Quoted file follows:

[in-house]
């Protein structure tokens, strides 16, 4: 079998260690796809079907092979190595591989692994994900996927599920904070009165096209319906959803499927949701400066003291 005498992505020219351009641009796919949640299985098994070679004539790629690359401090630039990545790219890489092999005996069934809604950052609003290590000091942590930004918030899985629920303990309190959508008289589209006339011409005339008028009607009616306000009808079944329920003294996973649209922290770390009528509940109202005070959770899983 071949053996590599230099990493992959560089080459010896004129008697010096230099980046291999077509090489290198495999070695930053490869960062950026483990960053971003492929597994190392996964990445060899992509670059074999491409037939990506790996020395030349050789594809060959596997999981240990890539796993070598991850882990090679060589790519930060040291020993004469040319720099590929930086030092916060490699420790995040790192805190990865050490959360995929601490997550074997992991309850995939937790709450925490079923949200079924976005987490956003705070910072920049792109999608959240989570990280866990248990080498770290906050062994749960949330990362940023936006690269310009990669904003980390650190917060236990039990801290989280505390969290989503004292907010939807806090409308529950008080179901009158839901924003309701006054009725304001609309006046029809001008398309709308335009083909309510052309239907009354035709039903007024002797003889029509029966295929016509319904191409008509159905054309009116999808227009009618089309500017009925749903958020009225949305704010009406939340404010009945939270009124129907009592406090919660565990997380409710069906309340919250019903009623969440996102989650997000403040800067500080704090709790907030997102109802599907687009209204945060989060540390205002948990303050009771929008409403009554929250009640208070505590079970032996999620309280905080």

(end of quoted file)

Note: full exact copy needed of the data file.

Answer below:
[in-house]
């Protein structure tokens, strides 16, 4: 079998260690796809079907092979190595591989692994994900996927599920904070009165096209319906959803499927949701400066003291 005498992505020219351009641009796919949640299985098994070679004539790629690359401090630039990545790219890489092999005996069934809604950052609003290590000091942590930004918030899985629920303990309190959508008289589209006339011409005339008028009607009616306000009808079944329920003294996973649209922290770390009528509940109202005070959770899983 071949053996590599230099990493992959560089080459010896004129008697010096230099980046291999077509090489290198495999070695930053490869960062950026483990960053971003492929597994190392996964990445060899992509670059074999491409037939990506790996020395030349050789594809060959596997999981240990890539796993070598991850882990090679060589790519930060040291020993004469040319720099590929930086030092916060490699420790995040790192805190990865050490959360995929601490997550074997992991309850995939937790709450925490079923949200079924976005987490956003705070910072920049792109999608959240989570990280866990248990080498770290906050062994749960949330990362940023936006690269310009990669904003980390650190917060236990039990801290989280505390969290989503004292907010939807806090409308529950008080179901009158839901924003309701006054009725304001609309006046029809001008398309709308335009083909309510052309239907009354035709039903007024002797003889029509029966295929016509319904191409008509159905054309009116999808227009009618089309500017009925749903958020009225949305704010009406939340404010009945939270009124129907009592406090919660565990997380409710069906309340919250019903009623969440996102989650997000403040800067500080704090709790907030997102109802599907687009209204945060989060540390205002948990303050009771929008409403009554929250009640208070505590079970032996999620309280905080």